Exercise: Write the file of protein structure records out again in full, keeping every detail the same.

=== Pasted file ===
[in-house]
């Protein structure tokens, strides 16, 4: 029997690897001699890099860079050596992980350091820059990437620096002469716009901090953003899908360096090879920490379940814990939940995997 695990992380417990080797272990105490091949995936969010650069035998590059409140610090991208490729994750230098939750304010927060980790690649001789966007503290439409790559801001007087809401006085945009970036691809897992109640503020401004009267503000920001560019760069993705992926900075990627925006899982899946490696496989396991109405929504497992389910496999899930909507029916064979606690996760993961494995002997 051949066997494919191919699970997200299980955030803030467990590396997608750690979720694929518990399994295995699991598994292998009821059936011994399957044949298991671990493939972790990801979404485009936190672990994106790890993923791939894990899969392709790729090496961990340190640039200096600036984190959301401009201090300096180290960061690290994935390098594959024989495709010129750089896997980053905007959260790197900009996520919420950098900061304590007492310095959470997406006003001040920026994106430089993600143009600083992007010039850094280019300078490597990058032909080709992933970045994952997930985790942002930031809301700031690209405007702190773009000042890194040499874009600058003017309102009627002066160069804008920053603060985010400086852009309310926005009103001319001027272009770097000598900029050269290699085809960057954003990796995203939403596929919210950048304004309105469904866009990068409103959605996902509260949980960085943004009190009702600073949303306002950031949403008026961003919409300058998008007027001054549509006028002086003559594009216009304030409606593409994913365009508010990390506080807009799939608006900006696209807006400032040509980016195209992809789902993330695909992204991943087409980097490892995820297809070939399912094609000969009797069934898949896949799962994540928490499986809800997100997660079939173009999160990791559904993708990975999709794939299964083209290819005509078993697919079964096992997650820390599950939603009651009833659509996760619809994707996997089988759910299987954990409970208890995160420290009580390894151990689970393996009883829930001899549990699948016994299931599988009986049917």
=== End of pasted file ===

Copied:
[in-house]
């Protein structure tokens, strides 16, 4: 029997690897001699890099860079050596992980350091820059990437620096002469716009901090953003899908360096090879920490379940814990939940995997 695990992380417990080797272990105490091949995936969010650069035998590059409140610090991208490729994750230098939750304010927060980790690649001789966007503290439409790559801001007087809401006085945009970036691809897992109640503020401004009267503000920001560019760069993705992926900075990627925006899982899946490696496989396991109405929504497992389910496999899930909507029916064979606690996760993961494995002997 051949066997494919191919699970997200299980955030803030467990590396997608750690979720694929518990399994295995699991598994292998009821059936011994399957044949298991671990493939972790990801979404485009936190672990994106790890993923791939894990899969392709790729090496961990340190640039200096600036984190959301401009201090300096180290960061690290994935390098594959024989495709010129750089896997980053905007959260790197900009996520919420950098900061304590007492310095959470997406006003001040920026994106430089993600143009600083992007010039850094280019300078490597990058032909080709992933970045994952997930985790942002930031809301700031690209405007702190773009000042890194040499874009600058003017309102009627002066160069804008920053603060985010400086852009309310926005009103001319001027272009770097000598900029050269290699085809960057954003990796995203939403596929919210950048304004309105469904866009990068409103959605996902509260949980960085943004009190009702600073949303306002950031949403008026961003919409300058998008007027001054549509006028002086003559594009216009304030409606593409994913365009508010990390506080807009799939608006900006696209807006400032040509980016195209992809789902993330695909992204991943087409980097490892995820297809070939399912094609000969009797069934898949896949799962994540928490499986809800997100997660079939173009999160990791559904993708990975999709794939299964083209290819005509078993697919079964096992997650820390599950939603009651009833659509996760619809994707996997089988759910299987954990409970208890995160420290009580390894151990689970393996009883829930001899549990699948016994299931599988009986049917």